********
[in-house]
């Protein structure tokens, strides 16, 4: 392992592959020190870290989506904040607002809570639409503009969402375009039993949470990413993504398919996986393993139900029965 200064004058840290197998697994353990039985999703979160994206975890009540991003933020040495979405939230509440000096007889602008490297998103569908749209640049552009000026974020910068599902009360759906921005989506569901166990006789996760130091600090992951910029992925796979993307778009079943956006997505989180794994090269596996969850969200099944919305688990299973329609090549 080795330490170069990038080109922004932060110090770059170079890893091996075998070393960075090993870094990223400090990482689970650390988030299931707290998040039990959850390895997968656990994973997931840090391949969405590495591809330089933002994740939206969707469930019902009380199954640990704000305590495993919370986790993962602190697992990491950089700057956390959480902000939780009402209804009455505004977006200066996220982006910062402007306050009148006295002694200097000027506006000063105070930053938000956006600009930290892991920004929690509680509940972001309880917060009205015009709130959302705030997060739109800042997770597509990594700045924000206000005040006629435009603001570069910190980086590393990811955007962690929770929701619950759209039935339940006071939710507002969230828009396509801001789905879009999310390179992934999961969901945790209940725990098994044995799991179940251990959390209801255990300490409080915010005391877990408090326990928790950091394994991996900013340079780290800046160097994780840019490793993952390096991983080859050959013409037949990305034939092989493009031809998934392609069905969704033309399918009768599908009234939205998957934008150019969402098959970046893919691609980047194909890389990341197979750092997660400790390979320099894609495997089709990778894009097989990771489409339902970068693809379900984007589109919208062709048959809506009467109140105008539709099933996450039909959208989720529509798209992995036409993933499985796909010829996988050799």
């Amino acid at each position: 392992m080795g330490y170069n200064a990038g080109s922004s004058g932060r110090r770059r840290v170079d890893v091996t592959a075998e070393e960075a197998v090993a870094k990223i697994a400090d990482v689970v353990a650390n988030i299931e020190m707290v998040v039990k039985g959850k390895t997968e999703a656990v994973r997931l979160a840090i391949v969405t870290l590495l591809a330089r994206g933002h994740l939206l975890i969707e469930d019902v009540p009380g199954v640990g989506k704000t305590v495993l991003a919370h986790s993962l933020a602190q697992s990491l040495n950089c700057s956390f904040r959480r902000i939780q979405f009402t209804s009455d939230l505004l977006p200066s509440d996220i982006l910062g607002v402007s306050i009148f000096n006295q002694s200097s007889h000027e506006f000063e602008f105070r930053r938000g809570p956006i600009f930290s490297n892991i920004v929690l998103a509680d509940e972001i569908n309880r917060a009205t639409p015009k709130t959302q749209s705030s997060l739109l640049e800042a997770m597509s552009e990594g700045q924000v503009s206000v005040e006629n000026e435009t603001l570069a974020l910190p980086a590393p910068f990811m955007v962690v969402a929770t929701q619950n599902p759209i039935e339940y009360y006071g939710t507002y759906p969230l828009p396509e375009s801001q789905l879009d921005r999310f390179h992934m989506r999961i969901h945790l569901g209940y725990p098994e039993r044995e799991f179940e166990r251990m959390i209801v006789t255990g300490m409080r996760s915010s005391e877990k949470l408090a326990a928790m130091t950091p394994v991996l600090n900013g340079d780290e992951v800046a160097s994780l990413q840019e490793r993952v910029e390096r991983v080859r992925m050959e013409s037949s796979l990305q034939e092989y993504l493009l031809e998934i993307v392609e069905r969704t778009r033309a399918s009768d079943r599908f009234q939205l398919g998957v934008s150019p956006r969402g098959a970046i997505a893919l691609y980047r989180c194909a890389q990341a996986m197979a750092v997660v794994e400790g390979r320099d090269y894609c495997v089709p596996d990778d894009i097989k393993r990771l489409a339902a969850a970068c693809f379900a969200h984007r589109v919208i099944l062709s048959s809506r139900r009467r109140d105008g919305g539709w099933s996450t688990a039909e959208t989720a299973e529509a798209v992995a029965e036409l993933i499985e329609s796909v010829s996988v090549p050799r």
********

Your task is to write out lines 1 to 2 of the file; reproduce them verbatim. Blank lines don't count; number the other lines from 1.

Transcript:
[in-house]
């Protein structure tokens, strides 16, 4: 392992592959020190870290989506904040607002809570639409503009969402375009039993949470990413993504398919996986393993139900029965 200064004058840290197998697994353990039985999703979160994206975890009540991003933020040495979405939230509440000096007889602008490297998103569908749209640049552009000026974020910068599902009360759906921005989506569901166990006789996760130091600090992951910029992925796979993307778009079943956006997505989180794994090269596996969850969200099944919305688990299973329609090549 080795330490170069990038080109922004932060110090770059170079890893091996075998070393960075090993870094990223400090990482689970650390988030299931707290998040039990959850390895997968656990994973997931840090391949969405590495591809330089933002994740939206969707469930019902009380199954640990704000305590495993919370986790993962602190697992990491950089700057956390959480902000939780009402209804009455505004977006200066996220982006910062402007306050009148006295002694200097000027506006000063105070930053938000956006600009930290892991920004929690509680509940972001309880917060009205015009709130959302705030997060739109800042997770597509990594700045924000206000005040006629435009603001570069910190980086590393990811955007962690929770929701619950759209039935339940006071939710507002969230828009396509801001789905879009999310390179992934999961969901945790209940725990098994044995799991179940251990959390209801255990300490409080915010005391877990408090326990928790950091394994991996900013340079780290800046160097994780840019490793993952390096991983080859050959013409037949990305034939092989493009031809998934392609069905969704033309399918009768599908009234939205998957934008150019969402098959970046893919691609980047194909890389990341197979750092997660400790390979320099894609495997089709990778894009097989990771489409339902970068693809379900984007589109919208062709048959809506009467109140105008539709099933996450039909959208989720529509798209992995036409993933499985796909010829996988050799």